Signs and portents in Second Life

Escenas / Scenes: El Miedo /The Fear
Escenas / Scenes: El Miedo / The Fear

Now open at MetaLES is the third instalment of Ux Hax and Romy Nayar’s 4-part series of scenes entitled Escenas / Scenes. Taken together, all four parts are apparently intended to tell a story, although they are not necessarily being presented in chronological sequence.

While I missed the first in the series,  EL Tiempo / The Time, which ran from November 1st through to the 14th, I did catch the second element, Decisiones / Decisions, which I wrote about here. This has now been replaced by El Miedo /The Fear, which opened on November 28th, and will remain at MetaLES for the next two weeks. And like the first two in the series, it is an installation on a gigantic scale.

Escenas / Scenes: El Miedo /The Fear
Escenas / Scenes: El Miedo / The Fear

Central to the piece is a woman standing in a room. A tall clock sides to one side, a sideboard to the other alongside an open window. Behind her, the door to the room stands slightly ajar, almost beckoning. Towering over all of this is a truly enormous figure of a crouching man, arms wrapped in a straitjacket, while before the woman – who is arrayed in black – a baby’s crib fades repeatedly in and out of view.

The first thing which tends to spring to mind on seeing the main scene – the woman and crib in the room – is that it reflects the loss of an infant child; but what then of the looming figure of the straitjacketed man? What role does he play? The husband / father, perhaps, driven mad over the loss of the child? The cause of the baby’s death? Or something else entirely?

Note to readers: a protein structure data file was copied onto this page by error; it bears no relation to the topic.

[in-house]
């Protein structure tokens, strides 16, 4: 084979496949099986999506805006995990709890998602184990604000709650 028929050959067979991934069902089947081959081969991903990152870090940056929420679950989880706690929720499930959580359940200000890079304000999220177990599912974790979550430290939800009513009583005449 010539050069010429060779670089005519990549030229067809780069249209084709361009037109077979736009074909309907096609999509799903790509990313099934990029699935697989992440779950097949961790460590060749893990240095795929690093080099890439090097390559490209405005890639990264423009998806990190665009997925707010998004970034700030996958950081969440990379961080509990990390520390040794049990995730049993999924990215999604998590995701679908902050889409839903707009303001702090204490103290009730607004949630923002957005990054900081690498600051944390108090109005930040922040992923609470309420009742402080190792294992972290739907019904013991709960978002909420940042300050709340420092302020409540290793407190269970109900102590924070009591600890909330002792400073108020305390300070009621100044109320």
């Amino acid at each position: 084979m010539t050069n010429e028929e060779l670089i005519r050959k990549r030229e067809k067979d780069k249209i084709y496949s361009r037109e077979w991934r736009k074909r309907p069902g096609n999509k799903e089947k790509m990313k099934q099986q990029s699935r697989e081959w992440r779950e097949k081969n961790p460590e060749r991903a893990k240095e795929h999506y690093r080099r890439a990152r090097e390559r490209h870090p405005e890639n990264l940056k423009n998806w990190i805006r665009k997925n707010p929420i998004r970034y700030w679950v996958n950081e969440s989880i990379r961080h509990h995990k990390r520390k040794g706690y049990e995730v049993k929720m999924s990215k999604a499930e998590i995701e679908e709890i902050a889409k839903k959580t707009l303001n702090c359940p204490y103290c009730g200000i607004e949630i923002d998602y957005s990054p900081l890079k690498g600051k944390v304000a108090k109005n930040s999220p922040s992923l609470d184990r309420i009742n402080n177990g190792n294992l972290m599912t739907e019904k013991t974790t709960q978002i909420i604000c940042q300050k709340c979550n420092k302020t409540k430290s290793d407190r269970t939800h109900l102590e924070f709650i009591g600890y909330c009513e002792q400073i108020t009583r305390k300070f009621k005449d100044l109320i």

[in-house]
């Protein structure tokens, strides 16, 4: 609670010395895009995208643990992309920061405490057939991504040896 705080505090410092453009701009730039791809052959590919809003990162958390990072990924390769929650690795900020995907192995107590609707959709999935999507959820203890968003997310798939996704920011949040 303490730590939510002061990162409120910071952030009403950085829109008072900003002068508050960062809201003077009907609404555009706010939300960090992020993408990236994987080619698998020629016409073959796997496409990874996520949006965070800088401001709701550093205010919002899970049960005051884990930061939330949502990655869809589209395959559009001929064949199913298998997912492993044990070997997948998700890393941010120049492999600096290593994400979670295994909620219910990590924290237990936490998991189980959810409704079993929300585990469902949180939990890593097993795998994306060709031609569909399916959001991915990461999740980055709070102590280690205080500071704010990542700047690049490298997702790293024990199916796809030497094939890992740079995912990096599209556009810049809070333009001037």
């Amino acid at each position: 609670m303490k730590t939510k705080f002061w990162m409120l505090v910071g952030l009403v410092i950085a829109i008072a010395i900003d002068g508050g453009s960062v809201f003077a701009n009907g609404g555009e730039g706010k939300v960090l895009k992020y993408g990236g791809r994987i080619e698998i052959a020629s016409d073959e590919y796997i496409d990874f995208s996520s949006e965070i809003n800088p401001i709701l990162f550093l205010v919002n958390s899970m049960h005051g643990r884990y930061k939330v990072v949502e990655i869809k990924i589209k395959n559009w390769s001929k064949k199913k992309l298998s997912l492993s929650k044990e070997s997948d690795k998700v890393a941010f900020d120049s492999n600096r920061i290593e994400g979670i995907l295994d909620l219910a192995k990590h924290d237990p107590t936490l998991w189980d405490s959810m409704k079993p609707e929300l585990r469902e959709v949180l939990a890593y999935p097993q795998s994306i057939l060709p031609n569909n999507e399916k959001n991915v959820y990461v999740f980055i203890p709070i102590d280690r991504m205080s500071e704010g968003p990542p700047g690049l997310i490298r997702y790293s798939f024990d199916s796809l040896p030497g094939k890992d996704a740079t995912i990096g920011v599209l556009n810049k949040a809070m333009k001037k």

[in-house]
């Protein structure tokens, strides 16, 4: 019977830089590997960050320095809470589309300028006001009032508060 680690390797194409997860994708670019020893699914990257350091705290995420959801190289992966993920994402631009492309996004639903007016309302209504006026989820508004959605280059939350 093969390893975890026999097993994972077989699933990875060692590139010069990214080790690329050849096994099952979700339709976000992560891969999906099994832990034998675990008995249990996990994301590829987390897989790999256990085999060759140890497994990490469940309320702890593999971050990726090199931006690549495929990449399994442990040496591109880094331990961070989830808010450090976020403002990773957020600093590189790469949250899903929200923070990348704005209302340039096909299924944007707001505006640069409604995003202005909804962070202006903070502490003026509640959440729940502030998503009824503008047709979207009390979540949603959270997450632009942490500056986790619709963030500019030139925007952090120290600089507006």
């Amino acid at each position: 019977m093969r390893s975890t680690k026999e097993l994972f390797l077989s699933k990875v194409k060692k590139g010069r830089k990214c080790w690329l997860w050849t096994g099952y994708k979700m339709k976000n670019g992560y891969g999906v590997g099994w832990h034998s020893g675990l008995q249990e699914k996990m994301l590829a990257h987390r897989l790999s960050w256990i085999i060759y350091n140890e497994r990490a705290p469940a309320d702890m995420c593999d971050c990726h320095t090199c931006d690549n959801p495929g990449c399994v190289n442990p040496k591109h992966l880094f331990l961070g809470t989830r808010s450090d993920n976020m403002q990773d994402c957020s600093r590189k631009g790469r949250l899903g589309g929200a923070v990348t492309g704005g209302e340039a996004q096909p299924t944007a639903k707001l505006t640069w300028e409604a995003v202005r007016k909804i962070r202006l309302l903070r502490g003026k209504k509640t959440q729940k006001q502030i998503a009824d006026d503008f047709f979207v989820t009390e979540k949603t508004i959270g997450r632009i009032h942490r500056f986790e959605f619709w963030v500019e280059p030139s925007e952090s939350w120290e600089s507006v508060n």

Both Decisiones / Decisions and EL Tiempo / The Time seemed to me to resonate with elements of the Major Arcana from the tarot – The Hermit appearing in EL Tiempo / The Time; with  Justice, The Chariot and The Hanged Man in Decisiones / Decisions. Within El Miedo /The Fear there is what appears to be at least one reference to the tarot; supported in the woman’s cupped hands is a stone tower, perhaps representative of The Tower from the Major Arcana.

Escenas / Scenes: El Miedo /The Fear
Escenas / Scenes: El Miedo / The Fear

If this indeed the intended symbolism, it fits the broader part of the story: The Tower is associated with sudden, disruptive, and potentially destructive change – and what could be more destructive and disruptive than the death of an infant child? But there is potentially more here as well.

The Fool is another card from the Major Arcana, and is more archaically known as  Le Mat or Il Matto, which as well as meaning “vagabond” – the usual depiction of The Fool in tarot decks -, can also mean “the madman.”   Thus, it’s very hard not to see a degree of further symbolism linking this scene with the tarot through the (mad?) man in the straitjacket.

There are two other symbols event in the piece which also appear in the previous parts: time and the crow. Quite how they fit into things is unclear; but in EL Tiempo / The Time, the clock suggested the subject of death to me – and the wheel of fortune elements of Decisiones / Decisions focused around The Hanged Man may have carried similar connotations; so again, it might be a further thematic flow evident here as well, through the grandfather clock as it presides over the woman’s apparent mourning and the fading crib. The crow’s presence, as he stands upon a table might present a two-fold role: that of our narrator or communicator through the scenes, or possibly as The Trickster.